When an emergency responder on St. John suffered a health crisis, repeated calls to the 911 center went unanswered and by the time help could be summoned, the man had died, his brother said.
When the victim, Liston Sprauve, told a relative to call for help, no one picked up the phone at the 911 call center. Instead, that relative said, he got a recording informing him he dialed the wrong number.
By the time the relative rushed out of the house to summon help six blocks away, it was too late.
Sprauve, 74, namesake for the island’s ambulance boat, the Liston “Huntie” Sprauve, was dead.
His brother, former Senator-At-Large Elroy Sprauve, said an emergency medical crew from Morris F. deCastro Clinic, raced three blocks through the town and another three blocks up a steep hill after he showed up at their door with a personal plea for help.
“I was glad I went. They came right away,” he said. “They did the best they could, they really worked hard.”
The emergency calls that got no response were placed around 7 p.m. Wednesday, Elroy Sprauve said. Between eight and nine calls were made, he said.
“My brother just came home. After he came in he called to me and told me, ‘Elroy, call 911. I’m not feeling well’,” he said. “I called, I used both phones. The phone I used most was the cell phone, but I used the other phone too. The recording said ‘You have the wrong number.”
Liston Sprauve began work with the Department of Health in 1971, starting out as an assistant and a mechanic on the ambulance boat. Over the course of service, he also underwent EMS training to assist land-based ambulance crews.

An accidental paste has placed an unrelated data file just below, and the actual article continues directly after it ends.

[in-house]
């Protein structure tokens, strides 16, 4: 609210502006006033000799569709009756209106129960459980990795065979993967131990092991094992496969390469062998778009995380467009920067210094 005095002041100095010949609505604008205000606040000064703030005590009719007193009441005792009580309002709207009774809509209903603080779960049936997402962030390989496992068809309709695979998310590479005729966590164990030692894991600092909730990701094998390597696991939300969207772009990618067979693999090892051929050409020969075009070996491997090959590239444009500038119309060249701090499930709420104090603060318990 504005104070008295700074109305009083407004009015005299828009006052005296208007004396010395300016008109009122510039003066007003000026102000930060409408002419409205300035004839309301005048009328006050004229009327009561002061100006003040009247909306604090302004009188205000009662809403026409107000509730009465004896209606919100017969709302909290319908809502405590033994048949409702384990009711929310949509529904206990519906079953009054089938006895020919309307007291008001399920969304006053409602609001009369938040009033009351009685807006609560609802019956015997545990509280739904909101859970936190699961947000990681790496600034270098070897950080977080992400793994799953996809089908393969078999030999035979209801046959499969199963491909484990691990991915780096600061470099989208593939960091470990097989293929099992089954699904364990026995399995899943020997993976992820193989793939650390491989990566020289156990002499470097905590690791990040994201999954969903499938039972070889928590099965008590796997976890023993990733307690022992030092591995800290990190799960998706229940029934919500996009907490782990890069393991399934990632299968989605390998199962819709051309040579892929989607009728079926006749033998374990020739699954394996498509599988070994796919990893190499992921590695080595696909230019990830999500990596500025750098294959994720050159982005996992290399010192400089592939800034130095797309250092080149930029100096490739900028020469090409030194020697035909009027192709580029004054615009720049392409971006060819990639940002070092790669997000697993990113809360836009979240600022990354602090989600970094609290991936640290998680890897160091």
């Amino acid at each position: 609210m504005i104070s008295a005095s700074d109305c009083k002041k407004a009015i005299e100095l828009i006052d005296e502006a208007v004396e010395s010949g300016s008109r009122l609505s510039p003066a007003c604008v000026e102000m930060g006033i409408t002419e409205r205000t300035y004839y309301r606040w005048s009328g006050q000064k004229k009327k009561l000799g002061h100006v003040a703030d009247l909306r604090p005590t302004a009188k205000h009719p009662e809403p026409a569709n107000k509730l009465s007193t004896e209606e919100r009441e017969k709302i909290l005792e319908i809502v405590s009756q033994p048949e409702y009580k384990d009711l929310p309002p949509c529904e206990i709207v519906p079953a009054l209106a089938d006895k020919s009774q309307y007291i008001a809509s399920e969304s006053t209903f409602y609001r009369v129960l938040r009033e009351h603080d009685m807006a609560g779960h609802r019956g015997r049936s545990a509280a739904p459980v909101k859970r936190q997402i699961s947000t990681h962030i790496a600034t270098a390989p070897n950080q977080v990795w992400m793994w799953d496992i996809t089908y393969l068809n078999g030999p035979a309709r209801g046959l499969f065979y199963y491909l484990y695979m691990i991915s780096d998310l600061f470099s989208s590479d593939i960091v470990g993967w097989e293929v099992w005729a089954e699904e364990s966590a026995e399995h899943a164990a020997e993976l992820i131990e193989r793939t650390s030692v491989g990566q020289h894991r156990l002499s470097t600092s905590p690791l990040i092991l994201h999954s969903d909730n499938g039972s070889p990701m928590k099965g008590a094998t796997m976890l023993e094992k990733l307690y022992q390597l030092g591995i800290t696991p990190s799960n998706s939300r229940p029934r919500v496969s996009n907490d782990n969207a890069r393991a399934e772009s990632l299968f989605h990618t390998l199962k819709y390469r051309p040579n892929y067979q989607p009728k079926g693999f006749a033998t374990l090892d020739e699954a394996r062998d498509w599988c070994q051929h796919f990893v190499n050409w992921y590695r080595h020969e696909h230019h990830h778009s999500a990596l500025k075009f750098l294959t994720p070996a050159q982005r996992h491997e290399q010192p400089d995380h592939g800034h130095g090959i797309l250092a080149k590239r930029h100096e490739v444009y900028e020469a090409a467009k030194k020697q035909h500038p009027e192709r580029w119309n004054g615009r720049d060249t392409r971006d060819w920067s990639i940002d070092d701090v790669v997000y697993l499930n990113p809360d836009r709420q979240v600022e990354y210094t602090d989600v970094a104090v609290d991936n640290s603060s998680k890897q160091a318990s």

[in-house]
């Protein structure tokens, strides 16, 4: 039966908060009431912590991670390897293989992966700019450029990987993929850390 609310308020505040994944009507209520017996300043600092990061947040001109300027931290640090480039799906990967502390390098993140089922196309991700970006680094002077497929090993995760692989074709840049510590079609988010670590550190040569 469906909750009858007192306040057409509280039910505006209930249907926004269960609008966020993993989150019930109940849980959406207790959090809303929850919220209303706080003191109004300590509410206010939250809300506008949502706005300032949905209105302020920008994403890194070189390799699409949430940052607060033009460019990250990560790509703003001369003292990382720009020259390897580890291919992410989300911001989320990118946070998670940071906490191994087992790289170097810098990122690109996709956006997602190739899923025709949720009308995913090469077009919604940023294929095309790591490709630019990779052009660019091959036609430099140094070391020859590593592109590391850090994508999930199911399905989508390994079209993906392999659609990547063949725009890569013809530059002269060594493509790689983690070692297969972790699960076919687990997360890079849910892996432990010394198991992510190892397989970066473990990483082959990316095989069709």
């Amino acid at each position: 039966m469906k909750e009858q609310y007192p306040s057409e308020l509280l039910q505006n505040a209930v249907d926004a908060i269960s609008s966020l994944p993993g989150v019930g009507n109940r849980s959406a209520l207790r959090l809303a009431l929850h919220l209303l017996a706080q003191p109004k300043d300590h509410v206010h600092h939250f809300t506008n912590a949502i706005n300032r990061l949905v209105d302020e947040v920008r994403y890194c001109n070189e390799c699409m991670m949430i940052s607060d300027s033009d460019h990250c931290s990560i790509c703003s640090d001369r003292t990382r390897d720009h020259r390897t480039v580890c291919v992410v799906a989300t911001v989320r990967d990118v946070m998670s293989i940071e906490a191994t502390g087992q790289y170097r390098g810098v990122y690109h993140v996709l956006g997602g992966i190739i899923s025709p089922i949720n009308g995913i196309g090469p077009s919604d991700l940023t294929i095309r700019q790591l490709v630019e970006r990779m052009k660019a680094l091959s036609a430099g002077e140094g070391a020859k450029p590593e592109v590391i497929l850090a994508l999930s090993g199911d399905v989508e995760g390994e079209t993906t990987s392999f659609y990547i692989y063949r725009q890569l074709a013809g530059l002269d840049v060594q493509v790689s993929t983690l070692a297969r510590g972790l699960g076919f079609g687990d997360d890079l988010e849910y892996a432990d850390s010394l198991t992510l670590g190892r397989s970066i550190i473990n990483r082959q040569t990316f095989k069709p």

He continued serving through 2011, when a state-of-the-art catamaran built by Gold Coast Yachts arrived on island and was dedicated in his name.
When the vessel was damaged in the passage of Hurricane Irma last year, Elroy Sprauve said his brother was behind the wheel on the voyage back from St. Croix for repairs.
Attempts to reach officials at the Virgin Islands Territorial Emergency Management Agency about the Aug. 29 incident were unsuccessful. The one notation about the Wednesday night emergency appeared in the records of the Leander Jurgen Police Command in Cruz Bay.
That record notes that an E. Sprauve called the police station at 8:25 p.m. to report someone found dead on arrival in Estate Enighed.
Emergency response call system failures has been an issue in Puerto Rico and the Virgin Islands since the passage of Irma and Hurricane Maria. The Federal Emergency Management Agency announced restoration of 911 service Oct. 11, but problems with wired and wireless system outages across the hurricane zone reached the Federal Communications Commission several weeks later.
An item appearing in a telecommunications industry newsletter in March cited FCC Chairman Ajit Pai proposing a $954 million plan to restore and expand networks in Puerto Rico and the V.I.
“This comes after the devastating effects of Hurricane Maria in September 2017, which resulted in wide PSAPs, 911 call centers, and wireless service outages … the FCC continues to provide status reports on the public safety and connectivity conditions of the islands until communications are fully restored,” said the publication from Keller and Heckman LLP.
The handling of DOA calls has also been a problem on St. John since June, when volunteers at St. John Rescue could not reach an agreement with the Justice Department over a memorandum of understanding that would allow them to continue providing a service they’ve performed on islands for the past 10 years.
An inquiry made to Attorney General Claude Walker in mid-August produced a statement indicating no progress had been made in reaching a deal.
But Elroy Sprauve said Rescue volunteers showed up to assist the night his brother died. He was asked if he thought the six minutes it took for him to run for help and the time it took for responders to arrive would have made a difference in the outcome.
“I can’t say for sure,” the surviving brother said.
Shared content for Virgin Islands Source and St. John Tradewinds.